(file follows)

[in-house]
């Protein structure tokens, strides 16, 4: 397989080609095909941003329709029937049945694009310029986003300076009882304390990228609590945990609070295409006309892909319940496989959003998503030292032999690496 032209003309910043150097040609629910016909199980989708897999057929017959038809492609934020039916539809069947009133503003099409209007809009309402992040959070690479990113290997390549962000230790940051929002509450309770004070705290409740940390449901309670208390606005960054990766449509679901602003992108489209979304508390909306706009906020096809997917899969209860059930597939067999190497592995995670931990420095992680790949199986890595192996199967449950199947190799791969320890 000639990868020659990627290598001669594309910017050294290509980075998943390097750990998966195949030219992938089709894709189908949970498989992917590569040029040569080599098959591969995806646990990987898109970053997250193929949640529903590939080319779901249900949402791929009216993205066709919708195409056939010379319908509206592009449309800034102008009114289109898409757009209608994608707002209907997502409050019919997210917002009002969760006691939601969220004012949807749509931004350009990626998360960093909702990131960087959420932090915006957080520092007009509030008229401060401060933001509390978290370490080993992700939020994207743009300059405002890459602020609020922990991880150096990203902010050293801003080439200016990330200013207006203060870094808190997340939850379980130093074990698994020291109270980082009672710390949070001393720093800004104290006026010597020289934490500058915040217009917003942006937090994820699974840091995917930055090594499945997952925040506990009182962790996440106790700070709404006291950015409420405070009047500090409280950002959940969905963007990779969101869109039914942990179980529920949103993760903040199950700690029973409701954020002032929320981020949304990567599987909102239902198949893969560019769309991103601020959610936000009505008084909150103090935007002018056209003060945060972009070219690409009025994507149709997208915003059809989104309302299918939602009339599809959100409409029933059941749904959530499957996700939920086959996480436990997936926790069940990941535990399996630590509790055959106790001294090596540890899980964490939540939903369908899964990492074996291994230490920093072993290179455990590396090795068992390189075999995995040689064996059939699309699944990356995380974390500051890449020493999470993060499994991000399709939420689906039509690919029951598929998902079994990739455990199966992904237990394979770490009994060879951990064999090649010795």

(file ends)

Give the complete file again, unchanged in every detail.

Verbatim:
[in-house]
């Protein structure tokens, strides 16, 4: 397989080609095909941003329709029937049945694009310029986003300076009882304390990228609590945990609070295409006309892909319940496989959003998503030292032999690496 032209003309910043150097040609629910016909199980989708897999057929017959038809492609934020039916539809069947009133503003099409209007809009309402992040959070690479990113290997390549962000230790940051929002509450309770004070705290409740940390449901309670208390606005960054990766449509679901602003992108489209979304508390909306706009906020096809997917899969209860059930597939067999190497592995995670931990420095992680790949199986890595192996199967449950199947190799791969320890 000639990868020659990627290598001669594309910017050294290509980075998943390097750990998966195949030219992938089709894709189908949970498989992917590569040029040569080599098959591969995806646990990987898109970053997250193929949640529903590939080319779901249900949402791929009216993205066709919708195409056939010379319908509206592009449309800034102008009114289109898409757009209608994608707002209907997502409050019919997210917002009002969760006691939601969220004012949807749509931004350009990626998360960093909702990131960087959420932090915006957080520092007009509030008229401060401060933001509390978290370490080993992700939020994207743009300059405002890459602020609020922990991880150096990203902010050293801003080439200016990330200013207006203060870094808190997340939850379980130093074990698994020291109270980082009672710390949070001393720093800004104290006026010597020289934490500058915040217009917003942006937090994820699974840091995917930055090594499945997952925040506990009182962790996440106790700070709404006291950015409420405070009047500090409280950002959940969905963007990779969101869109039914942990179980529920949103993760903040199950700690029973409701954020002032929320981020949304990567599987909102239902198949893969560019769309991103601020959610936000009505008084909150103090935007002018056209003060945060972009070219690409009025994507149709997208915003059809989104309302299918939602009339599809959100409409029933059941749904959530499957996700939920086959996480436990997936926790069940990941535990399996630590509790055959106790001294090596540890899980964490939540939903369908899964990492074996291994230490920093072993290179455990590396090795068992390189075999995995040689064996059939699309699944990356995380974390500051890449020493999470993060499994991000399709939420689906039509690919029951598929998902079994990739455990199966992904237990394979770490009994060879951990064999090649010795």